Nick DeMarco

TURN TO CHANNEL 3: ‘Tecmo Cup Soccer’ kicks NES sports games up a notch

TURN TO CHANNEL 3: ‘Tecmo Cup Soccer’ kicks NES sports games up a notch
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Recently, it was revealed to me that I had sunk over 20 hours into a Nintendo Switch game called “Golf Story,” one that combines the fun of 16-bit-style golf and an equally compelling RPG factor that tells an awesome and humorous story you can’t find in any ordinary golf video game.

While this may seem peculiar for some, if you journey back into the annals of gaming history, there have been sports titles with an actual storyline element to them, so today we’re looking at a title I am fond of that does so – “Tecmo Cup Soccer” on the Nintendo Entertainment System!

“Tecmo Cup Soccer” (NES)


Tecmo is known for their “Tecmo Bowl” and “Tecmo Super Bowl” titles on the NES, which feature some basic yet stellar soundtracks that suit the sport of football very well, and “Tecmo Cup Soccer” is no different, with the added aspect of the music fitting in well with the actual story going on in the game.

I always find myself excited to face the next opponent and gritting my teeth whenever I was truly challenged. The music kept my adrenaline pumping and my fingers pressing those buttons in hopes of gaining victory. Tecmo teaches a great lesson to other sports game developers on how to craft a great ambience with a usually dry and boring subject to most casual gamers.


In some ways, the graphics are incredibly basic, as a portion of the game is simply looking at dots on a map of the soccer field, but when you are faced with making that next step, the action kicks in and you get some great visuals for the NES. Whether on offense or defense, the game will tax you with making your next move and, in turn, the game and the players within react to that decision. Your player can dribble the ball, pass it, do a standard shot or, if you’re lucky and they have a special shot, that as well. In addition, certain passes can allow a player to deliver a volley or bicycle kick, and these are illustrated quite well. Lastly, the dire situations your goalkeeper can often find himself in are displayed in this game pretty well too.

There are pre-match portions of the game that have some basic but well-done graphics to give you a more intimate feeling with the team. A newscaster plays the role of narrator in a way, letting you know about the match up and once again giving you more of a connection to the game you’re playing.


Let’s get this out of the way right now – the further you get into this game, the cheaper the AI will appear to you, as what seem like wide open passes on the field can turn into intercepted passes by a defender and headed back for a goal that somehow your entire defense (save maybe one guy) has seemingly forgotten to prevent. That being said, you find yourself in a lot of tight spots and close matches in this game but, in a way, it teaches you to be a more aggressive player. Over time, chances you wouldn’t take early on you will go for after understanding the mechanics of the game, with the stats of each player being the most crucial.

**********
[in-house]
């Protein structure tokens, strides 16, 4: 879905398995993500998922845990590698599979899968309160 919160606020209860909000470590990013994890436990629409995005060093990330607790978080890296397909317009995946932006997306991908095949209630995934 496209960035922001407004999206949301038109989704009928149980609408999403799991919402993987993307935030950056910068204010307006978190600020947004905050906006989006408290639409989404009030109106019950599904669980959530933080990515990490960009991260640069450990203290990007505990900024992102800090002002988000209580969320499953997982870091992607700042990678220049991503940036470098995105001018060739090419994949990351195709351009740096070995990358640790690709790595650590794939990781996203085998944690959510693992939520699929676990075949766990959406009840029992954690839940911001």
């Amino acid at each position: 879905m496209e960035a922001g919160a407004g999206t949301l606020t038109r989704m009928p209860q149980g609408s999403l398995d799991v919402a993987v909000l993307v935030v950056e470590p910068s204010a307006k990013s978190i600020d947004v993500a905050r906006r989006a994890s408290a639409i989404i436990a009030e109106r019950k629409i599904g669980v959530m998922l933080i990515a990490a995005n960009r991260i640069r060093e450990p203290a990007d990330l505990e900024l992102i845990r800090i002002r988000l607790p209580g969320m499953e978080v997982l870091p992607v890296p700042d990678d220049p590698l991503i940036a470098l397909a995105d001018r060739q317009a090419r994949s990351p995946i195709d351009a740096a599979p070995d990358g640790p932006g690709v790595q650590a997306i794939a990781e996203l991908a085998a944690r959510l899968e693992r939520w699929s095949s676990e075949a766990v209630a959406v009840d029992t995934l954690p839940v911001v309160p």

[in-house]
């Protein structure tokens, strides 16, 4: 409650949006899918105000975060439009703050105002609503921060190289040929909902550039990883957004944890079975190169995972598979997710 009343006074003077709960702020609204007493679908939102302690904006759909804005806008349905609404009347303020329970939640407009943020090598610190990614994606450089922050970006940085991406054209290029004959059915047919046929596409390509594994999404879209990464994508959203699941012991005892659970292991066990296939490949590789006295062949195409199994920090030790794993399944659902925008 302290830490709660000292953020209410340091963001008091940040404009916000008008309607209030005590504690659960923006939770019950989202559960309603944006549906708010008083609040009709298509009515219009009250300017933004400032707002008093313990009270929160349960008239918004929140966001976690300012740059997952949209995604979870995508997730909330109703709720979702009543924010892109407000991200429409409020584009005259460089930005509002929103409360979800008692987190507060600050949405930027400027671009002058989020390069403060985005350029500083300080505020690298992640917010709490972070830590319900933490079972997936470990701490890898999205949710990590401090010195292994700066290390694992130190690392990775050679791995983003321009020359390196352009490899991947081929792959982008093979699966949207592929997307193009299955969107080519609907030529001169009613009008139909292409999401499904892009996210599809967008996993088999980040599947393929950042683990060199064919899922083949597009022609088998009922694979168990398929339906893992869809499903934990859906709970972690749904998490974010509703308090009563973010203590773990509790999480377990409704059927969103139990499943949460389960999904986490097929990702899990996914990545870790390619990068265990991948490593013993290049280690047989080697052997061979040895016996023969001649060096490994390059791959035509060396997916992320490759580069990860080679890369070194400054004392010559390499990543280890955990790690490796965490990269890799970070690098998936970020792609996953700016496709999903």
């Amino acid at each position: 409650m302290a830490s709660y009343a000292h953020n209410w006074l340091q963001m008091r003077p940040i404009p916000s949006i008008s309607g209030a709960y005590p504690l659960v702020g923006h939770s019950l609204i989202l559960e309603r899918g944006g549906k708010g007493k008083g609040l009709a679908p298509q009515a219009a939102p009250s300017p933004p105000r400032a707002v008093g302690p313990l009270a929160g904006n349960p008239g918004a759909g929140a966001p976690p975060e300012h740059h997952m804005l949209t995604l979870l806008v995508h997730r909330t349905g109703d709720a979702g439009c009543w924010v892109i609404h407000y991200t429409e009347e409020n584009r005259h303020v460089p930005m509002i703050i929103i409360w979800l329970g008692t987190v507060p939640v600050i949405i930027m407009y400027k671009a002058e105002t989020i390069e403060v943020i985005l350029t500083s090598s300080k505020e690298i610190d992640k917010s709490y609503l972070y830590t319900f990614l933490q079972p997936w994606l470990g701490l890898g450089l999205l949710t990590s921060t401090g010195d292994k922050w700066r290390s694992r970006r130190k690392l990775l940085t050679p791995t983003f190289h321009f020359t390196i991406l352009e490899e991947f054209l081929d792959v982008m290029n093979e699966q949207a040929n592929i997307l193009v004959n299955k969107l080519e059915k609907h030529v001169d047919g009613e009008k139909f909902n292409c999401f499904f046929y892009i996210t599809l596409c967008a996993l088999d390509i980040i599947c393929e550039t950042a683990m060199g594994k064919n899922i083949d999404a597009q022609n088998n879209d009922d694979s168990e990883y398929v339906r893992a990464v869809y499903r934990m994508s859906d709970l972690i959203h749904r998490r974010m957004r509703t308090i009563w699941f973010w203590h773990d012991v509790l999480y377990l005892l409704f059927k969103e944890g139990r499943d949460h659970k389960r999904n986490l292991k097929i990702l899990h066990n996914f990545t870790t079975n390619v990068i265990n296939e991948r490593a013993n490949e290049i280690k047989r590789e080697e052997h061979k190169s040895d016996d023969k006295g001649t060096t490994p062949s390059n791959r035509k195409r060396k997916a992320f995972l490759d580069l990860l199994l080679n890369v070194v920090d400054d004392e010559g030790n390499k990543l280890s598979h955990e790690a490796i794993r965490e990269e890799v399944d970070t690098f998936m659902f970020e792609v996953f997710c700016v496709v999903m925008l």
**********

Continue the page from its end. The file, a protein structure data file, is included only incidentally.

The lead character on your team is a blond kid named Robin. He has an amazing special shot he can use at one point in the game, and even some other players can develop some special skills as the game progresses, but he is, by all counts, the best offensive player you have in the game, with a spikey haired guy anchoring your defense. Most of the rest are average at best, so when you’re faced with a shot to make or a last line of defense before your goalkeeper, these are the guys you hope are on the scene.

When you strip down the stats, the illustrations, and the element of chance, this is a standard soccer game, but it is all these added things that make the gameplay so addicting while creating those frustrating “I’m done with this game!” moments that often lead to more attempts.


Soccer, to some, can be as dry and unappealing as tennis or golf, but “Tecmo Cup Soccer” takes you into the locker room and onto the field with a team that just loves the sport and is trying to get noticed. That sense of being closer to the game than just a fan in the crowd is what makes this one of the best retro sports titles out there.

However, depending on how much you’d like the game, $55-$60 is a lot to pay for a loose copy of an NES sports game, so I’ll leave that up to you, reader. Price aside, you won’t find another 8 or even 16-bit title quite like it in the sports genre.

Well, that finishes another month for me here at Turn to Channel 3. Next up, it’s a Crazy Christmas Month with a random collection of games for me to end the year with. Come see me at the ScrantonMade Holiday Market at the old Globe Store in Scranton this weekend, where I’ll be selling retro games, memorabilia, and handmade items, and I just may tell you what games are up next!

The holidays can make life crazy, but you should slow down and make some quality time to game on!

Tune in to NEPA Scene’s gaming column, Turn to Channel 3, every Thursday for new perspectives on retro gaming as well as fresh twists on the classics. All ratings for Turn to Channel 3 are based on a scale of 1-10.